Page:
A[lbert]. de la Fizelière. Memento du Salon de peinture, de gravure, et de sculpture en 1875. Paris, 1875, p. 16, calls the figures Eugène and Nichette.
Émile Zola. "Une Exposition de tableaux à Paris." Le Messager de l'Europe (June 1875) [reprinted in Zola, "Salons," Geneva, 1959, p. 161], calls it "piquant" and discusses it among the sentimental pictures adored by the public.
Gaston Joliet. Coup d'œil sur le Salon de 1875. [Paris], 1875, p. 12, notes that it depicts the tomb of Philippe Pot, "seigneur de Nolay, de Laroche-Pot et de Châteauneuf en-Auxois" and that the actual sculpture is owned by M. de V... in Dijon.
Adrien Dézamy. Salon de 1875: Reproductions des principaux ouvrages accompagnées de sonnets. Paris, 1876, unpaginated, no. 4, pl. V, as "Au soleil".
Edward Strahan [Earl Shinn], ed. The Art Treasures of America. Philadelphia, , vol. 2, pp. 21–23, 28, ill. (sketch), calls it "Le Tombeau de Philippe Pot" or "Au Soleil"; remarks that it is "one of the most admirable landscapes [Beaumont] has ever painted".
Cicerone. "Private Galleries: Collection of Ex-Judge Henry Hilton." Art Amateur 2 (January 1880), p. 32, states that "Judge Hilton's private Paris buyer has sent to him 'The Tomb of Philippe Pot'".
Eugène Montrosier. Les Artistes modernes. Vol. 2, Les Peintres militaires et les peintres de nu. Paris, 1882, p. 115.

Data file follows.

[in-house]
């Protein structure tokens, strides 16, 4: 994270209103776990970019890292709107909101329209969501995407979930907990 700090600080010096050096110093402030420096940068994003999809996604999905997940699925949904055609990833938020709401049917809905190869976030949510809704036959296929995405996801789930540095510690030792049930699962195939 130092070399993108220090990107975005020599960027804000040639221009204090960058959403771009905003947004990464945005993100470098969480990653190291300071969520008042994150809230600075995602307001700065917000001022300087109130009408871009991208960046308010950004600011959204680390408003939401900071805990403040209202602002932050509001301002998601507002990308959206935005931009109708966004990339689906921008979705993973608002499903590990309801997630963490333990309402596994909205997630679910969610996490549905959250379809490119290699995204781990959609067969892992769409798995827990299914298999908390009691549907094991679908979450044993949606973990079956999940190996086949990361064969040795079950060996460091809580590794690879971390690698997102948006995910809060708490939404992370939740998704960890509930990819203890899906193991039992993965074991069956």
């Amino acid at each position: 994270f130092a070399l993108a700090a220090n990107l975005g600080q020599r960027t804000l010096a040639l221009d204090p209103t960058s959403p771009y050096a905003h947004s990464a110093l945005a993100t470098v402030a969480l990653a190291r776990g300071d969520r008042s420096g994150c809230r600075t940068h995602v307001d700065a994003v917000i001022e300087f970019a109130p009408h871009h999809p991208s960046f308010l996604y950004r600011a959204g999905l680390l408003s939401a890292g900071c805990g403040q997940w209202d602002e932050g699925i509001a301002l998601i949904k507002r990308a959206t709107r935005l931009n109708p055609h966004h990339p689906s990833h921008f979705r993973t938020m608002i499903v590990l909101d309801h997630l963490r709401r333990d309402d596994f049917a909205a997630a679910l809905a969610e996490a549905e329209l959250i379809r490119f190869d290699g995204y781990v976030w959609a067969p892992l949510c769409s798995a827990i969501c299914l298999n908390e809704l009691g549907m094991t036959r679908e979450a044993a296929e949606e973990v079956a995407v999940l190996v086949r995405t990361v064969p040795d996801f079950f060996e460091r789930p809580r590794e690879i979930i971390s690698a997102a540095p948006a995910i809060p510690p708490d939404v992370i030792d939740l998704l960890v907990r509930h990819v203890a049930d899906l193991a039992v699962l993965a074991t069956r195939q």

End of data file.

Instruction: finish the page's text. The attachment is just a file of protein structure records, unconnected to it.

Henri Bouchot. "Edouard de Beaumont." Chronik für Vervielfältigende Kunst 1 (1888), p. 18.
"The Hilton Picture Sale." New York Times (February 15, 1900), p. 7, notes that on the second night of the Hilton sale, this picture was purchased by Russell for $500.
Charles Sterling and Margaretta M. Salinger. French Paintings: A Catalogue of the Collection of The Metropolitan Museum of Art. Vol. 2, XIX Century. New York, 1966, pp. 158–59, ill., note that it depicts a couple leaning against a statue on the tomb of Philippe Pot, a seneschal of Burgundy, and that the tomb was acquired by the Louvre; state that there is a nearly identical, though smaller, painting in the Wallraf-Richartz Museum, Cologne, attributed to Alfred Stevens.
Erwin and Gerda Panofsky. "The 'Tomb in Arcady' at the 'Fin-de-Siècle'." Wallraf-Richartz-Jahrbuch 30 (1968), pp. 287–89, 293–94, 300–301, 303 n. 2, fig. 194, note that it is identical to the Stevens picture (Wallraf-Richartz Museum) except that ours is painted on canvas and executed with greater detail, darker colors, and is five times as large, concluding that the Stevens painting is a reduced copy; suggest that Beaumont used a lithograph of the tomb of Philippe Pot and filled in the landscape elements; comment that the juxtaposition of the smoking woman and her uninterested companion with the fifteenth-century tomb "mocks not so much the ideality of the land of pastoral bliss as the reality of love" as well as satirizes the fashionable nineteenth-century obsession with the medieval past.
Linda Nochlin. Realism. [reprint 1990]. 1971, pp. 58, 253, fig. 24, discusses it as an example of the "trivialization of the profound and serious".